sayest not, "Let us go to it," but, "Let it come to us,") there is still a gracious regard to that dust, which was and shall be a part of an undoubted member of that mystical body, whereof thou art the Head. Heaven, and earth, yields no such friend, but thyself. O make me ever ambitious of this love of thine; and ever unquiet, till I feel myself possessed of thee.

In the mouth of a mere man, this word had been incongruous, Lazarus is dead, yet let us go to him; in thine, O Almighty Saviour, it was not more loving, than seasonable; since I may justly say of thee, thou hast more to do with the dead, than with the living: for, both they are infinitely more, and have more inward communion with thee and thou with them. Death cannot hinder, either our passage to thee, or thy return to us. I joy to think the time is coming, when thou shalt come to every of our graves, and call us up out of our dust, and we shall heur thy voice, and live,



GREAT was the opinion, that these devout sisters had of the power of Christ as if death durst not show her face to him, they suppose his presence had prevented their brother's dissolution. And now, the news of his approach begins to quicken some late hopes in them.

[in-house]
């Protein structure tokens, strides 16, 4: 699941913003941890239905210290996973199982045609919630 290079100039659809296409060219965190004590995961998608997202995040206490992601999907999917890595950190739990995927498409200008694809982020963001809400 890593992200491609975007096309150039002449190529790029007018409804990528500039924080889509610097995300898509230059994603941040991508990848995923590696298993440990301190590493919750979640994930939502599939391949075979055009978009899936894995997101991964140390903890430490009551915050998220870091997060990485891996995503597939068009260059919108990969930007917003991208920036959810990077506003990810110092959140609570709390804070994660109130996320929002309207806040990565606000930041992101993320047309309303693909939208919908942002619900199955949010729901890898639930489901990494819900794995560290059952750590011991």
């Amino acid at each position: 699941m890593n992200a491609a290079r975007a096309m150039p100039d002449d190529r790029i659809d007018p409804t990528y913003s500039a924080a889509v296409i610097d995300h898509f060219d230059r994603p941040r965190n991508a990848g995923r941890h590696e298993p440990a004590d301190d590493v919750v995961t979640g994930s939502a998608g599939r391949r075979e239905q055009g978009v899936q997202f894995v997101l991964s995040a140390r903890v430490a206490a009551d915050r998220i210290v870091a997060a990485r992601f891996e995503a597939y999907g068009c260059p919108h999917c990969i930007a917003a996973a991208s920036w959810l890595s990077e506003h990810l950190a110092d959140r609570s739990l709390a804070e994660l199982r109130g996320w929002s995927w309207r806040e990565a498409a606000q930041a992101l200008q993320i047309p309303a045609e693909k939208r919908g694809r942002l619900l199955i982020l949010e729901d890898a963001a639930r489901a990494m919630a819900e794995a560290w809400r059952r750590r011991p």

Martha was ever the more active. She, that was before so busily stirring in her house to entertain Jesus, was now as nimble to go forth of her house to meet him. She, in whose face joy had wont to smile upon so Blessed a guest, now salutes him with the sighs and tears and blubbers and wrings of a disconsolate mourner.

I know not, whether the speeches of her greeting had in them more sorrow or religion. She had been well catechized before. Even she also had sat at Jesus his feet; and can now give good account of her faith in the power and Godhead of Christ, in the certainty of a future resurrection. This conference hath yet taught her more, and raised her heart to an expectation of some wonderful effect.

And now she stands not still, but hastes back into the village to her sister; carried thither by the two wings, of her own hopes and her Saviour's commands. The time was, when she would have called off her sister from the feet of that Divine Master, to attend the household occasions: now she runs to fetch her out of the house, to the feet of Christ.

Doubtless, Martha was much affected with the presence of Christ; and, as she was overjoyed with it herself, so she knew